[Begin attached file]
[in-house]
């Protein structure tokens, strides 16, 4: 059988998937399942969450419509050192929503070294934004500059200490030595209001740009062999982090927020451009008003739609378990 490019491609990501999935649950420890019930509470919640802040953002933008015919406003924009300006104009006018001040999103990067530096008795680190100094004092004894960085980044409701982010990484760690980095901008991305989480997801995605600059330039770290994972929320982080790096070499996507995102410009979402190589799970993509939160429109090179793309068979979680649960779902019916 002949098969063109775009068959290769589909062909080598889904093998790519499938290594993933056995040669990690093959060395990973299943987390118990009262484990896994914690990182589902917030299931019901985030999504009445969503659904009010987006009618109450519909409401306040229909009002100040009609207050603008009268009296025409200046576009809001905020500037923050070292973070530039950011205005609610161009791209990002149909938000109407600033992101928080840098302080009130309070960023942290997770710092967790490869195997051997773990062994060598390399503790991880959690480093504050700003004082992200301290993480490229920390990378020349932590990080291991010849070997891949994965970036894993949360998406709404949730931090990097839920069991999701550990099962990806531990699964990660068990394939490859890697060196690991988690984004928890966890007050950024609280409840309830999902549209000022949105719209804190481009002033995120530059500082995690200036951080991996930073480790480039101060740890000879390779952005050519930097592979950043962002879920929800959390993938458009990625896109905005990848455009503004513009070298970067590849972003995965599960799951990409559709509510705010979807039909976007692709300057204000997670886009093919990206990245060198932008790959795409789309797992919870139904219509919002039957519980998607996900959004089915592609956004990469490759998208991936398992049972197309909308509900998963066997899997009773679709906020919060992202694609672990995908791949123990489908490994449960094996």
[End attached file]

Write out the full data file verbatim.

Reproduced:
[in-house]
């Protein structure tokens, strides 16, 4: 059988998937399942969450419509050192929503070294934004500059200490030595209001740009062999982090927020451009008003739609378990 490019491609990501999935649950420890019930509470919640802040953002933008015919406003924009300006104009006018001040999103990067530096008795680190100094004092004894960085980044409701982010990484760690980095901008991305989480997801995605600059330039770290994972929320982080790096070499996507995102410009979402190589799970993509939160429109090179793309068979979680649960779902019916 002949098969063109775009068959290769589909062909080598889904093998790519499938290594993933056995040669990690093959060395990973299943987390118990009262484990896994914690990182589902917030299931019901985030999504009445969503659904009010987006009618109450519909409401306040229909009002100040009609207050603008009268009296025409200046576009809001905020500037923050070292973070530039950011205005609610161009791209990002149909938000109407600033992101928080840098302080009130309070960023942290997770710092967790490869195997051997773990062994060598390399503790991880959690480093504050700003004082992200301290993480490229920390990378020349932590990080291991010849070997891949994965970036894993949360998406709404949730931090990097839920069991999701550990099962990806531990699964990660068990394939490859890697060196690991988690984004928890966890007050950024609280409840309830999902549209000022949105719209804190481009002033995120530059500082995690200036951080991996930073480790480039101060740890000879390779952005050519930097592979950043962002879920929800959390993938458009990625896109905005990848455009503004513009070298970067590849972003995965599960799951990409559709509510705010979807039909976007692709300057204000997670886009093919990206990245060198932008790959795409789309797992919870139904219509919002039957519980998607996900959004089915592609956004990469490759998208991936398992049972197309909308509900998963066997899997009773679709906020919060992202694609672990995908791949123990489908490994449960094996």